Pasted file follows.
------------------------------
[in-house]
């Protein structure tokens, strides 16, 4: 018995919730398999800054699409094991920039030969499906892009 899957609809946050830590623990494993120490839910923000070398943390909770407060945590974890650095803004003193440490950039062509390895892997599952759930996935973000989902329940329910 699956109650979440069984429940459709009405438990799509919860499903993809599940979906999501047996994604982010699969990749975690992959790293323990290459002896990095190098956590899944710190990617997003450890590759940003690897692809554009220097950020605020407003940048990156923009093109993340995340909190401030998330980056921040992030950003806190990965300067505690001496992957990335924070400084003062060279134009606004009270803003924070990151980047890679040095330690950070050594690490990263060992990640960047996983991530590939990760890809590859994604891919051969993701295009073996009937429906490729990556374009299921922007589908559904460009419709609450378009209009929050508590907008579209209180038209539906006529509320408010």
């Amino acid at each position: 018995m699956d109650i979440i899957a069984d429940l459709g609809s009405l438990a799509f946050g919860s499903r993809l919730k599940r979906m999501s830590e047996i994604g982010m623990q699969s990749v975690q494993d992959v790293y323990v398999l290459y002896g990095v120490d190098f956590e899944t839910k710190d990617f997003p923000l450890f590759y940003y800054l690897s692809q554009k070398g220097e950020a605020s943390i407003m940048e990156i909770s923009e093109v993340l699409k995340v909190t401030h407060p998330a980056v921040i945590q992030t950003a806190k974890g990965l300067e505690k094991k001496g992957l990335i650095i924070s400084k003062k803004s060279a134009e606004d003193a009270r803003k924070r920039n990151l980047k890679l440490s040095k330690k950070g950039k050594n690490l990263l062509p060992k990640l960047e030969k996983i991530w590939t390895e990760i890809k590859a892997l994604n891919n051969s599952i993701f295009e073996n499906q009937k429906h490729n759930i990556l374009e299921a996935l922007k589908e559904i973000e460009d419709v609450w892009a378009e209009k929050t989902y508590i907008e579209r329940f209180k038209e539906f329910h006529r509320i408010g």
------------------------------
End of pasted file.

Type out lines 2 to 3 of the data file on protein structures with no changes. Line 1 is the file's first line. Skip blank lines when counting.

């Protein structure tokens, strides 16, 4: 018995919730398999800054699409094991920039030969499906892009 899957609809946050830590623990494993120490839910923000070398943390909770407060945590974890650095803004003193440490950039062509390895892997599952759930996935973000989902329940329910 699956109650979440069984429940459709009405438990799509919860499903993809599940979906999501047996994604982010699969990749975690992959790293323990290459002896990095190098956590899944710190990617997003450890590759940003690897692809554009220097950020605020407003940048990156923009093109993340995340909190401030998330980056921040992030950003806190990965300067505690001496992957990335924070400084003062060279134009606004009270803003924070990151980047890679040095330690950070050594690490990263060992990640960047996983991530590939990760890809590859994604891919051969993701295009073996009937429906490729990556374009299921922007589908559904460009419709609450378009209009929050508590907008579209209180038209539906006529509320408010």
């Amino acid at each position: 018995m699956d109650i979440i899957a069984d429940l459709g609809s009405l438990a799509f946050g919860s499903r993809l919730k599940r979906m999501s830590e047996i994604g982010m623990q699969s990749v975690q494993d992959v790293y323990v398999l290459y002896g990095v120490d190098f956590e899944t839910k710190d990617f997003p923000l450890f590759y940003y800054l690897s692809q554009k070398g220097e950020a605020s943390i407003m940048e990156i909770s923009e093109v993340l699409k995340v909190t401030h407060p998330a980056v921040i945590q992030t950003a806190k974890g990965l300067e505690k094991k001496g992957l990335i650095i924070s400084k003062k803004s060279a134009e606004d003193a009270r803003k924070r920039n990151l980047k890679l440490s040095k330690k950070g950039k050594n690490l990263l062509p060992k990640l960047e030969k996983i991530w590939t390895e990760i890809k590859a892997l994604n891919n051969s599952i993701f295009e073996n499906q009937k429906h490729n759930i990556l374009e299921a996935l922007k589908e559904i973000e460009d419709v609450w892009a378009e209009k929050t989902y508590i907008e579209r329940f209180k038209e539906f329910h006529r509320i408010g």